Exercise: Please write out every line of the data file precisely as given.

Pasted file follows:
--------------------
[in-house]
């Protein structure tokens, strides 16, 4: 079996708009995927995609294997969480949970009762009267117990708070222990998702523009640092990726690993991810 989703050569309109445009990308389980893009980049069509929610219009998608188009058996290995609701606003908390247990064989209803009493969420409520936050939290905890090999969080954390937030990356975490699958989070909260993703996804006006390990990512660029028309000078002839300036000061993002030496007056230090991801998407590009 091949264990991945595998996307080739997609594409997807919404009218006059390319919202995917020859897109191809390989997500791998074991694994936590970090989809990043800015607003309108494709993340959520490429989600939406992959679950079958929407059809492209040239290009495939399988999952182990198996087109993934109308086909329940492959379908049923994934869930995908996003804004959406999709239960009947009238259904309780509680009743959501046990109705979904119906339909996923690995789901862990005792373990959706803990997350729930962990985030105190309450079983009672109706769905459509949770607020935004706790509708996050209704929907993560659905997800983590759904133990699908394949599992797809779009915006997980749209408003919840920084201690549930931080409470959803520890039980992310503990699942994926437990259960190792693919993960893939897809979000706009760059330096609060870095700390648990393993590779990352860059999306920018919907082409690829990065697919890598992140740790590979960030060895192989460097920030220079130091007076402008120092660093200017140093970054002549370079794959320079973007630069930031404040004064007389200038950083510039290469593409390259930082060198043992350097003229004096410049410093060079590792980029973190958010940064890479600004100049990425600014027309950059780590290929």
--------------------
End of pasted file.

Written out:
[in-house]
């Protein structure tokens, strides 16, 4: 079996708009995927995609294997969480949970009762009267117990708070222990998702523009640092990726690993991810 989703050569309109445009990308389980893009980049069509929610219009998608188009058996290995609701606003908390247990064989209803009493969420409520936050939290905890090999969080954390937030990356975490699958989070909260993703996804006006390990990512660029028309000078002839300036000061993002030496007056230090991801998407590009 091949264990991945595998996307080739997609594409997807919404009218006059390319919202995917020859897109191809390989997500791998074991694994936590970090989809990043800015607003309108494709993340959520490429989600939406992959679950079958929407059809492209040239290009495939399988999952182990198996087109993934109308086909329940492959379908049923994934869930995908996003804004959406999709239960009947009238259904309780509680009743959501046990109705979904119906339909996923690995789901862990005792373990959706803990997350729930962990985030105190309450079983009672109706769905459509949770607020935004706790509708996050209704929907993560659905997800983590759904133990699908394949599992797809779009915006997980749209408003919840920084201690549930931080409470959803520890039980992310503990699942994926437990259960190792693919993960893939897809979000706009760059330096609060870095700390648990393993590779990352860059999306920018919907082409690829990065697919890598992140740790590979960030060895192989460097920030220079130091007076402008120092660093200017140093970054002549370079794959320079973007630069930031404040004064007389200038950083510039290469593409390259930082060198043992350097003229004096410049410093060079590792980029973190958010940064890479600004100049990425600014027309950059780590290929």